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New York, February, 2001

[Photos added by this website; you are urged to buy the magazine for the full article with illustrations]


Esquire Feb 2001INSIDE the BUNKER

By John Sack


The people who believe that the Holocaust did not happen meet regularly, in secret, to exchange theories and research. Are they anti-Semites, or are they just horribly mistaken? The author went to find out. The last thing he expected was to like them.

CHARLES "CHUCK" PROVAN "Be fruitful arid multiply," says Genesis, arid Chuck Proven, whose parents sent him to Bob Jones University, has fairly belabored the biblical verse. Missing from the photograph are Matthias and Nathanael, kids number one and two. Proven's friends no longer ask him, "What are you raising? A baseball team?" since Proven has just delivered (without any doctor's help) his tenth, whose name is Gideon. All are unplanned, "Whatever shows up, we accept it," says Proven, "If God can make them, then God can feed them. And my own problem isn't too little food. It's too much." A man given to fierce obsessions, Proven once wrote a booklet called The Bible and Birth Control. (As you might have guessed, he was for the former, against the latter.) Another obsession was the American pilots in Manila at the start of World War II, and another was the Holocaust and whether it really happened. Proven always believed the Germans had operated death camps, but he believed the toll was vastly exaggerated. He thought the number of Jews who died was one to one and a half million. Then, with the help of his children, he had a revelation in December 1990 and soon concluded that the number who died was seven to seven and a half million. "Provan is a congenital liar," one Holocaust denier wrote of this sudden apostate. "Never have I come across anyone dopier than Provan."

The people who say the Holocaust didn't happen asked me to speak at their recent international conference. The invitation surprised me, for I am a Jew who's written about the Holocaust and (for chrissakes, I feel like adding) certainly hasn't denied it. To my eyes, however, the invitation, which came from the Institute for Historical Review in Orange County, California, the central asylum for the delusion that the Germans didn't kill any Jews and that the Holocaust is, quote unquote, the Hoax of the Twentieth Century, was not just a wonderment; it was also a golden opportunity, a golden- engraved temptation. We journalists usually sit at the outer edge of occasions: behind the bar in courtrooms, far off the floor of Congress, well out of passing or pitching range at football or baseball games. We are the beggars at banquet halls, waiting for the brass bell and the two-second bite, and the institute offered me what every journalist hungers for: the feast of unhampered access. Its letter was a safe-conduct pass to a country so fogbound that you and I can't discern it. Who are the Holocaust deniers? What are they like behind closed doors? And why are they motionless stones as avalanches of evidence crash onto them, roaring, You're wrong, you're wrong? I'd been invited to mingle with them like a mole in Hitler's Eagle's Nest and then ascend to a lectern to tell them off, and I wrote the institute saying that, yes, I'd come.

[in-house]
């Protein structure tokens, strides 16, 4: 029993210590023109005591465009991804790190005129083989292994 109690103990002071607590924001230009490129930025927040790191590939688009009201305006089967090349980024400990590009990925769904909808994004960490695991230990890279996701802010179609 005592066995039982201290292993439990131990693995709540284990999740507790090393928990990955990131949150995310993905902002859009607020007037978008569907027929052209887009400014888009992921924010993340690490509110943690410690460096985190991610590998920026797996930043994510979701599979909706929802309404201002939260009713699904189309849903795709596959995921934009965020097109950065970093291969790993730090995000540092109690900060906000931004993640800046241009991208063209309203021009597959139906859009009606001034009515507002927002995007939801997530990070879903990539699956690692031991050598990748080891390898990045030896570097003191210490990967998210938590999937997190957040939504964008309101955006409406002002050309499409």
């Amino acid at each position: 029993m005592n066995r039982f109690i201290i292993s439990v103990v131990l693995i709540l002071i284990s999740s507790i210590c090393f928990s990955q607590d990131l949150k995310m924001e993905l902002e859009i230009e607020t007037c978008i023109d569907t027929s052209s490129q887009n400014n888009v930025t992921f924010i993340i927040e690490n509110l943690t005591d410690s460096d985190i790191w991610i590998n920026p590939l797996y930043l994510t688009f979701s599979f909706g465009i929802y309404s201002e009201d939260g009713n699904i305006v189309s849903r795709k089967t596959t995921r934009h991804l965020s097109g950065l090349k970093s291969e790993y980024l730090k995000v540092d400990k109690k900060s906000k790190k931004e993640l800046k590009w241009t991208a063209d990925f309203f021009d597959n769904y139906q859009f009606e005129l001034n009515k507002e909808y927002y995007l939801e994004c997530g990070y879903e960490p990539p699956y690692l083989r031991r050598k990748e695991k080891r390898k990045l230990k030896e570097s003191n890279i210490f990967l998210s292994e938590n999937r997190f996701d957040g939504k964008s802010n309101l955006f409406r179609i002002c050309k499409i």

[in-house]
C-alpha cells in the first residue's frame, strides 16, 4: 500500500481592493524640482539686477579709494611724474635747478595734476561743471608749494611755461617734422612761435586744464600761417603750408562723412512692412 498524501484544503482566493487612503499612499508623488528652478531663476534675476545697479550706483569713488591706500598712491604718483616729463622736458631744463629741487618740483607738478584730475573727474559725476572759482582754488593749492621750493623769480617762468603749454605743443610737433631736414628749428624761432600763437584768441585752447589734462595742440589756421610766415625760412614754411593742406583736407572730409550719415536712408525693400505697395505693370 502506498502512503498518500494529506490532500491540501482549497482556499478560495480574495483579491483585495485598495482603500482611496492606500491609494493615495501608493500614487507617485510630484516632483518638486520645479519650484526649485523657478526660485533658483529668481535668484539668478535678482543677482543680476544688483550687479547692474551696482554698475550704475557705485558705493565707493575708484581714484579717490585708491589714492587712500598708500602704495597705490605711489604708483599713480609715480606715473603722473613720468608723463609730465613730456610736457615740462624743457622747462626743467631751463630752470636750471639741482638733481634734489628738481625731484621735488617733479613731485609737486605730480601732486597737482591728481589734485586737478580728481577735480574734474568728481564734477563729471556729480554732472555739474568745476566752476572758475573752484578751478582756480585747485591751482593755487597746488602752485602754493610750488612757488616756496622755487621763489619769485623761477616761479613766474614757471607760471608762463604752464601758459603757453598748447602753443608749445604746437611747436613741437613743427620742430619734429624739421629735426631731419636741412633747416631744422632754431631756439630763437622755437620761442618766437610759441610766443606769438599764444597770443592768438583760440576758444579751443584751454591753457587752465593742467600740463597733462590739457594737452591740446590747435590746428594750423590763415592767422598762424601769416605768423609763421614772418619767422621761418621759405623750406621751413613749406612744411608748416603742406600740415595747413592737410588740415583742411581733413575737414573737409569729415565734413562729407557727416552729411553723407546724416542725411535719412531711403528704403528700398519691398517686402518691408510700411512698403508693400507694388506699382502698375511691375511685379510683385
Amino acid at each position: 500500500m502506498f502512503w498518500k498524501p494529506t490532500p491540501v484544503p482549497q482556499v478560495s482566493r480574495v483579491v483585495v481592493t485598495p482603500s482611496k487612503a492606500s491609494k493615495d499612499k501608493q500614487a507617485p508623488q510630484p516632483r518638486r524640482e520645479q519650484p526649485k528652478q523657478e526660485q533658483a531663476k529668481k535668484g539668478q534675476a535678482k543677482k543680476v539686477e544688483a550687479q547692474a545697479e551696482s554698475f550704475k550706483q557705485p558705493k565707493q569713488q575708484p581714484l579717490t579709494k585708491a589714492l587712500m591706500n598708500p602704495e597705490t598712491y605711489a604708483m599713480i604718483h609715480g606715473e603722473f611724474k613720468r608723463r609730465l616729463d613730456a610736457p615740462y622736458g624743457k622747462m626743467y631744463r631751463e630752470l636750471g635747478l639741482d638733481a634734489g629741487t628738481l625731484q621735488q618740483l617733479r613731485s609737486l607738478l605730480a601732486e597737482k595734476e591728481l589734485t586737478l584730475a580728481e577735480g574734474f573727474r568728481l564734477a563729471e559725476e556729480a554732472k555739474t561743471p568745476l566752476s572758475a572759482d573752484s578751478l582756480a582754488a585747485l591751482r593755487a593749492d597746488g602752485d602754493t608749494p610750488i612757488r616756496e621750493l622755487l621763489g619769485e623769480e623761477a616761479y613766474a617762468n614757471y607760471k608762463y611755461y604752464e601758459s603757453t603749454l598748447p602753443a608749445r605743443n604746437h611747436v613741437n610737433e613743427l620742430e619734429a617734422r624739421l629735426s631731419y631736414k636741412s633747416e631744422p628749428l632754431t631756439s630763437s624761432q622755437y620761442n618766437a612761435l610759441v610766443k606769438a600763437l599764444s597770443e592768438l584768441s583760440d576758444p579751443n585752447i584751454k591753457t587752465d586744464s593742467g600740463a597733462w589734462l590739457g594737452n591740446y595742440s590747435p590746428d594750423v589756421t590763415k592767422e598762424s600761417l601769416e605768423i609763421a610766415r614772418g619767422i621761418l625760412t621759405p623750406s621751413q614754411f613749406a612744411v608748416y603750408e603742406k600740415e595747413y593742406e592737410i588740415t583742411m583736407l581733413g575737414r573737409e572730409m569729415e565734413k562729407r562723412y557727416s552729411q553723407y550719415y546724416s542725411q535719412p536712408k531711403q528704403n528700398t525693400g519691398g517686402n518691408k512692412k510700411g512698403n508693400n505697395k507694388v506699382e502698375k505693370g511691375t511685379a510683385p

I flew on a Friday to John Wayne Airport in Orange County and called up the institute, asking, "Where will the conference be?" Until then I hadn't known, for the institute feared that I might divulge it to the Jewish Defense League, a group the FBI has called active terrorists, and that the league might initiate violence. it had done so at other conferences to other speakers. One had been punched, punched by a fist also holding a cherry pie, one had been beaten up, and one had been beaten up in Paris, Vichy, Lyon, and Stockholm. A man who's older than me -- I'm seventy-this last man had been maced, thrown to the ground, and kicked in the head because of his imprudent belief that the Holocaust didn't take place. For six weeks his jaw had been wired and he'd eaten through a soda straw. All three men, the leading lights of denial, would speak at this weekend's conference, and the institute didn't want to see their freedom of speech or their bodies imperiled by Jews who conducted chants of "Nazis!" "Neo-Nazis!" or "Anti- Semites!" or by Jews who threw punches. On the phone, an institute employee told me where the conference was but said, "Don't tell anyone."

Knowing where to go, I took a courtesy van to a palm-filled hotel with a Japanese footbridge over a rambling pool, the sun glinting off its rippling water. A few deniers (who'd also called up the institute and been told, "Don't tell") were down in the open-air lobby, making hollow jokes about the threat, possibly imminent, possibly not, of the Jewish Defense League. "I'm checking everything out," a man from Adelaide, Australia, laughed to me.